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Esper Sets Expectations for NATO Meetings

June 26, 2019 | BY Terri Moon Cronk
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Though his appointment represents a change in leadership for the Defense Department, Acting Defense Secretary Dr. Mark T. Esper told reporters traveling with him to Brussels this week, it does not represent a change in DOD's mission or the U.S. commitment to its allies and partners.

Reporters interview the acting defense secretary en route to Brussels.
Reporters Interview
Acting Defense Secretary Dr. Mark T. Esper speaks to reporters on a government aircraft en route to Brussels, June 25, 2019.
Photo By: Lisa Ferdinando, DOD
VIRIN: 190625-D-BN624-0153C

Esper is attending a NATO defense ministers meeting during his first week on the job, and he said he hopes to achieve several things while there:

  • Strengthen alliances and improve allies' readiness with equal NATO defense spending;
  • Discuss how NATO deals with China on a long-term strategic basis;
  • Look at broadening the defeat-ISIS coalition; and
  • Discuss the future of the United States and its partners in Afghanistan.

He also has numerous bilateral meetings with other nations set up at NATO, and is meeting with NATO Secretary General Jens Stoltenberg.

While en route to Brussels, Esper emphasized the United States is not seeking conflict with Iran, but rather is seeking diplomatic avenues in addressing issues via the State Department.

"This is not Iran versus the United States," he said. "This is Iran versus the region, and arguably, the broader global environment. … [We] need to all work together and get on a diplomatic path and reach a new, better agreement than what we had before."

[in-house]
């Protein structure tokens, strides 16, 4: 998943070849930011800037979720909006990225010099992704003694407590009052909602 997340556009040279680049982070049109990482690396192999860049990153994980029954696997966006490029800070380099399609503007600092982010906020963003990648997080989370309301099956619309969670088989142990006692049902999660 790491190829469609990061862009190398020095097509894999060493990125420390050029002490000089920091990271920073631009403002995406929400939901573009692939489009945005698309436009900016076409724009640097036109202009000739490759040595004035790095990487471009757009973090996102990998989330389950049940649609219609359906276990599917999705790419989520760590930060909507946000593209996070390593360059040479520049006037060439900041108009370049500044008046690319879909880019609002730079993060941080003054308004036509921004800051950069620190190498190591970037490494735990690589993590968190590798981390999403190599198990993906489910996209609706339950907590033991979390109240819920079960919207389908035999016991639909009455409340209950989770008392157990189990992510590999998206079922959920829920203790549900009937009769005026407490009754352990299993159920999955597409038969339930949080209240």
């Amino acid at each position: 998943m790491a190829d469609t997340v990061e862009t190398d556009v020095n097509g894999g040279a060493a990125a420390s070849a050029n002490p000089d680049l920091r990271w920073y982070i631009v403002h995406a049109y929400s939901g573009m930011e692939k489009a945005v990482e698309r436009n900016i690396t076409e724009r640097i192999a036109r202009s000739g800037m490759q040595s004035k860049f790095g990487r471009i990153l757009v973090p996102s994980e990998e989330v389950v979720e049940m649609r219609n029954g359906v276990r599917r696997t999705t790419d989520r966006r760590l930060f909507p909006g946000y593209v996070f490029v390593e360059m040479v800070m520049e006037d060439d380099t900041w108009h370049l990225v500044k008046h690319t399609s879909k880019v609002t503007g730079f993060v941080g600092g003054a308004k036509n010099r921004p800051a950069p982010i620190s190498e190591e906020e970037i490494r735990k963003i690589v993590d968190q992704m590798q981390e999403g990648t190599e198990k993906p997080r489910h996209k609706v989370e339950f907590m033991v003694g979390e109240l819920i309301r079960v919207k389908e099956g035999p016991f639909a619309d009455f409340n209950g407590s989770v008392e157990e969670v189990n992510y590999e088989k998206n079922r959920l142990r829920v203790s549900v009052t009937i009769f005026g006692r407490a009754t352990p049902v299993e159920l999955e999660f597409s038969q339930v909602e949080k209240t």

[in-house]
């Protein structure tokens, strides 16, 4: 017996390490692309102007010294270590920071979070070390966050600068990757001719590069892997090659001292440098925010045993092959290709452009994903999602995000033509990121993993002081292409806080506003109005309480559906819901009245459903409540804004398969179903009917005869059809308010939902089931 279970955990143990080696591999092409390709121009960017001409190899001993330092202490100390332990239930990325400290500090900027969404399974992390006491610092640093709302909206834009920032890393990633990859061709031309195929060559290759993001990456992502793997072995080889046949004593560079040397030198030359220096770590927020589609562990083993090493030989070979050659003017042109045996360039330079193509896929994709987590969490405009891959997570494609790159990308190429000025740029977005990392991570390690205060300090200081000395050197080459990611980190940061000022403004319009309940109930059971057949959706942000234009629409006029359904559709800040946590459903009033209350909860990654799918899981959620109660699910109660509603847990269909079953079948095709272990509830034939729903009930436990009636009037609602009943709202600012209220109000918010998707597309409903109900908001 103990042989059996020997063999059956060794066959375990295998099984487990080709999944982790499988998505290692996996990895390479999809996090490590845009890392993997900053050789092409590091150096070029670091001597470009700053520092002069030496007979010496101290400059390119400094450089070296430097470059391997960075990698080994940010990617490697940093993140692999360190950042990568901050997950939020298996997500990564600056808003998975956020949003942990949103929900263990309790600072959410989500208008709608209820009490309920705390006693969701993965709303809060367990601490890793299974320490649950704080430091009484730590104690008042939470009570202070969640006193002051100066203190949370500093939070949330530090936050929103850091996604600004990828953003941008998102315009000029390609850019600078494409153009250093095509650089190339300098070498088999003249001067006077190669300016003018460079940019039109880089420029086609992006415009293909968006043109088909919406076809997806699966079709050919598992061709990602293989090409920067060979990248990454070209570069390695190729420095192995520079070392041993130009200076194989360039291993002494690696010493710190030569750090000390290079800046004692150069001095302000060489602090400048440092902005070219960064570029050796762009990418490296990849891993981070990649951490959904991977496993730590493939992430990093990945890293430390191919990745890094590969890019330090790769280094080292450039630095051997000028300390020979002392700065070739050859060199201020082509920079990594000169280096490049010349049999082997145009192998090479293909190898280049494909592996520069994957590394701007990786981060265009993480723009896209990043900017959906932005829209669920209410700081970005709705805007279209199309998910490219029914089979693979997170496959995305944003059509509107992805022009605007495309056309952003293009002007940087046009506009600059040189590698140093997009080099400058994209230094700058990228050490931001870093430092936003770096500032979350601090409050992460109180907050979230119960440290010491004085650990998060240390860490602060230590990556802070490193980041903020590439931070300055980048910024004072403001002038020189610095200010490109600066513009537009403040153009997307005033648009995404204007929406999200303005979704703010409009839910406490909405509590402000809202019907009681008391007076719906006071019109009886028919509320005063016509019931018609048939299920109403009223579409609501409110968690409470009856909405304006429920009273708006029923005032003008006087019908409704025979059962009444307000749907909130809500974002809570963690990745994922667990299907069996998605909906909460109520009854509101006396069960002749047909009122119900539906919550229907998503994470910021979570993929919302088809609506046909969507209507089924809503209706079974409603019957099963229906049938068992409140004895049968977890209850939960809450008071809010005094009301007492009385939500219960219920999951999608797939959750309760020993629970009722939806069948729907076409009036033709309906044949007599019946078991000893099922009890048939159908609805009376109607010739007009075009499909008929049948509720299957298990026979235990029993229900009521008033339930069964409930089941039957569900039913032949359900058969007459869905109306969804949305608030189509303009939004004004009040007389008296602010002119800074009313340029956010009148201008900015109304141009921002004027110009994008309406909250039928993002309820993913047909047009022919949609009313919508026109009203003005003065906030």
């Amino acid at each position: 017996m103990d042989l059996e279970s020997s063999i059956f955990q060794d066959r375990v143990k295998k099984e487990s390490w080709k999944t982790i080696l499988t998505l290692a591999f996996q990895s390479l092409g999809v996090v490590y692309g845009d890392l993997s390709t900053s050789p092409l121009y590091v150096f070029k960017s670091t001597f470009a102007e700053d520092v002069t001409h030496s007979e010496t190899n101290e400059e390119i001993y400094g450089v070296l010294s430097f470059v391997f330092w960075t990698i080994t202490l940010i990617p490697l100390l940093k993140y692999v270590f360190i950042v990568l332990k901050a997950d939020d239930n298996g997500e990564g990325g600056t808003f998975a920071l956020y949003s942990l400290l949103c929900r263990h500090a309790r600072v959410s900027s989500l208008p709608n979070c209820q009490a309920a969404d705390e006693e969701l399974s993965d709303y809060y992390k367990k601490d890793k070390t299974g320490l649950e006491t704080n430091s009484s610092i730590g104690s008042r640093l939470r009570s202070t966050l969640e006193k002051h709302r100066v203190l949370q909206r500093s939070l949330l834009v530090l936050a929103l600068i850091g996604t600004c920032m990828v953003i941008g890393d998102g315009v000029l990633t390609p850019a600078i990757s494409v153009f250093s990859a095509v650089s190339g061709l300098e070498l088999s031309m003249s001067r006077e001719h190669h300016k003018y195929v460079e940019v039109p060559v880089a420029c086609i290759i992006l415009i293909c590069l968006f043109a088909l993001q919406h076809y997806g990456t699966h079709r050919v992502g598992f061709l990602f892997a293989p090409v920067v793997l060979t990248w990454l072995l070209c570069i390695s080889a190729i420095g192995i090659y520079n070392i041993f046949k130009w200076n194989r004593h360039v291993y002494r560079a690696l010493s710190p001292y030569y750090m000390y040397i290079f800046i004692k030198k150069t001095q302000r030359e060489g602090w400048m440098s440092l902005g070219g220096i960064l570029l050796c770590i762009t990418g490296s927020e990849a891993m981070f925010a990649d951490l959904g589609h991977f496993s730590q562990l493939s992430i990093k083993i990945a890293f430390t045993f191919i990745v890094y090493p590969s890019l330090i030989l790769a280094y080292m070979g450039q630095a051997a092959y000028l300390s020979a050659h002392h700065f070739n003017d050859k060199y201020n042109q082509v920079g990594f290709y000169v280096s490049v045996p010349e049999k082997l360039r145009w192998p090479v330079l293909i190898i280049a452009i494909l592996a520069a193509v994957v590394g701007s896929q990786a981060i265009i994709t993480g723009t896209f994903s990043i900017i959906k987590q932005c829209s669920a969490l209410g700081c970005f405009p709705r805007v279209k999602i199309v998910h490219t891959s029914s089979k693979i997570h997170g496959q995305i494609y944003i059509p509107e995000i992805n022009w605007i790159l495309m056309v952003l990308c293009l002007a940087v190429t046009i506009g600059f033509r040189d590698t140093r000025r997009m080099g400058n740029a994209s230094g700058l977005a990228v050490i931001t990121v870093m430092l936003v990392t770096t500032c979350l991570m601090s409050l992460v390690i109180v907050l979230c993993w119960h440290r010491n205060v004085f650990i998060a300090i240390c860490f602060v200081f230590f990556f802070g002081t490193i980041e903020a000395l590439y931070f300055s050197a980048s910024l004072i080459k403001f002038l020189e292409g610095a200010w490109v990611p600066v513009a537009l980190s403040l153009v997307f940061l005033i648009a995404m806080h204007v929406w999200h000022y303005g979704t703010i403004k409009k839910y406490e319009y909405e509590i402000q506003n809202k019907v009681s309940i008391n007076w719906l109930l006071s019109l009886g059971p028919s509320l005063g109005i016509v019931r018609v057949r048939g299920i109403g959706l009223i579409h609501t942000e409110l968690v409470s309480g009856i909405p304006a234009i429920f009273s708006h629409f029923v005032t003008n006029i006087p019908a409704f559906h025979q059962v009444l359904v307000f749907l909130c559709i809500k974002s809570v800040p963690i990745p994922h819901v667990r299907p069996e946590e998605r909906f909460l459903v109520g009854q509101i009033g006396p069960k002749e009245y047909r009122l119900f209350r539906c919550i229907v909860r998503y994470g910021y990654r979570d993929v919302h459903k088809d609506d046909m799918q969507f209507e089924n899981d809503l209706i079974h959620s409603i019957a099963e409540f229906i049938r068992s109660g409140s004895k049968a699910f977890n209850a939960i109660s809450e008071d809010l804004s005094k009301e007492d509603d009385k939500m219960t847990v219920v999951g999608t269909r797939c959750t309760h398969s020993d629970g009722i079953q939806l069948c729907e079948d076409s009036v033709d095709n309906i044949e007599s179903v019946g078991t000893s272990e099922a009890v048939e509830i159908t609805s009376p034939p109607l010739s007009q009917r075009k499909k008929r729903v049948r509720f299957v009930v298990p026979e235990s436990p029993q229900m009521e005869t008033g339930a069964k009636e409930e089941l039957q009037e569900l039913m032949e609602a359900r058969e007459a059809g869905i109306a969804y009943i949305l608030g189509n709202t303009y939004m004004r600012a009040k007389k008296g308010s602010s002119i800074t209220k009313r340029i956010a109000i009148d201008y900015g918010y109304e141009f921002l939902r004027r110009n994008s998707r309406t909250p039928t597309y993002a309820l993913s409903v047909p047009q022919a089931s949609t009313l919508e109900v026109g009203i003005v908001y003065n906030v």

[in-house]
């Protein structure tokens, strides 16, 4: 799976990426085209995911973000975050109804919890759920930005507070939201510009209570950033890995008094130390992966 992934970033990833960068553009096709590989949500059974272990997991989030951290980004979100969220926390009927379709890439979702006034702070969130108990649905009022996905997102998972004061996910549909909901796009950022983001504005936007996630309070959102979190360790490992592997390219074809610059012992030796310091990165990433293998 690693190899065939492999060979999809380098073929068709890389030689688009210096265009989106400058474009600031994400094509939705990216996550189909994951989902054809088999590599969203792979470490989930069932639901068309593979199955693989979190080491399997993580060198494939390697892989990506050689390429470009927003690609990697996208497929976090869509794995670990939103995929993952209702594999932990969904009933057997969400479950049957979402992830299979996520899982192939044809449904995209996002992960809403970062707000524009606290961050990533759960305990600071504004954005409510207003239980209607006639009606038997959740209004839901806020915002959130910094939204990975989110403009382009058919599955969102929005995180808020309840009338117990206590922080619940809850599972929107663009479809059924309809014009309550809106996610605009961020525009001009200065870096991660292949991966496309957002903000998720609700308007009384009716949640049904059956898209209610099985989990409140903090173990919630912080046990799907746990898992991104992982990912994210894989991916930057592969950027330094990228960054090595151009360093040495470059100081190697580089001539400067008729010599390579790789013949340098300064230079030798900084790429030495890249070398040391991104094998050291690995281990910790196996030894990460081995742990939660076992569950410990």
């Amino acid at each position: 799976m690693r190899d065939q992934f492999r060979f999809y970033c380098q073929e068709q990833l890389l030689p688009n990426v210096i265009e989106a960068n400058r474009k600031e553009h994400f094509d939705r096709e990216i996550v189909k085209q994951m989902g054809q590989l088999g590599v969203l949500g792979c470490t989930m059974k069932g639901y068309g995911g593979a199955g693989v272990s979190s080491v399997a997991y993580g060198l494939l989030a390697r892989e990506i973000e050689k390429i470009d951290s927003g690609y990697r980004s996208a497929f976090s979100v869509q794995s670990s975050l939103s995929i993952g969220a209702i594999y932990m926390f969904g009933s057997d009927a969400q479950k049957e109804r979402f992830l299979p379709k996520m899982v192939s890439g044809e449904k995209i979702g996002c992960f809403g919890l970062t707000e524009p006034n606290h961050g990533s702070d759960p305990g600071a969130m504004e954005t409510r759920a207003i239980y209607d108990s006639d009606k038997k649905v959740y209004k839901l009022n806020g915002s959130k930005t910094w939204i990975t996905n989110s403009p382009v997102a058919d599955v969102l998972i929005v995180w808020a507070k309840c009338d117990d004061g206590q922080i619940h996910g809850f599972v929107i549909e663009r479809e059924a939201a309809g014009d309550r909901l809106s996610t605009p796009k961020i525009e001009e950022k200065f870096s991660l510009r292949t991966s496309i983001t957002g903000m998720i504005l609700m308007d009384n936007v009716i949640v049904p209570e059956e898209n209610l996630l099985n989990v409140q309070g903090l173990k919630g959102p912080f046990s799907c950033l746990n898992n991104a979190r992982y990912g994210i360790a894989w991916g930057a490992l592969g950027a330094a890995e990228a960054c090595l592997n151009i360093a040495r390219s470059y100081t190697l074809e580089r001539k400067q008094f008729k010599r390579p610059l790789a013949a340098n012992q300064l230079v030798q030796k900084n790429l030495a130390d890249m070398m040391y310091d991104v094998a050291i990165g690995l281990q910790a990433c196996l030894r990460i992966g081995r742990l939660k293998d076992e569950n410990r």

Reporters interview the acting defense secretary en route to Brussels.
Government Aircraft
Acting Defense Secretary Dr. Mark T. Esper speaks to reporters on a government aircraft en route to Brussels, June 25, 2019.
Photo By: Lisa Ferdinando, DOD
VIRIN: 190625-D-BN624-0148C

What's critical, Esper said, is defending the freedom of navigation in the region for the United States and other nations. "And Iran is threatening that right now with its actions — not just maritime freedom, but aerospace freedom."

The United States is not trying to put together a military coalition as much as a "coalition writ large of like-minded allies who share our concerns about freedom of navigation, who share our concerns about Iran's nuclear pursuits in the past, their missile technologies and, frankly, their malign activities in the region."

The acting secretary said he would like to see NATO allies in the Persian Gulf politically express their concerns — if not outrage — regarding Iran's activities in the region as a first step.

Acting Defense Secretary Mark T. Esper speaks with reporters on a government aircraft.
En Route
Acting Defense Secretary Dr. Mark T. Esper speaks with reporters en route to Brussels, June 25, 2019, to attend his first NATO defense ministers meeting in the role. He plans to focus on reinforcing the U.S. commitment to strengthening the NATO Alliance, ensuring more equitable burden sharing, bolstering NATO readiness and addressing regional security issues.
Photo By: Lisa Ferdinando, DOD
VIRIN: 190625-D-BN624-0118C

Secondly, he said, he would like to see allies "support any range of activities we may think merits participation to help, again, deter conflict and show that we're resolute."

Esper noted that if the diplomacy path should stall, it would be because Iran refuses to come to the table. "President Donald J. Trump has been very clear that he would meet without precondition, and Secretary of State Michael R. Pompeo has said that as well," he noted. Many countries around the world have interests in the region, and many get their oil through the Strait of Hormuz, the acting secretary said.

"So this is a reason why we need to internationalize this issue and have our allies and partners work with us to get Iran to come back to the negotiating table and talk about the way ahead," he emphasized.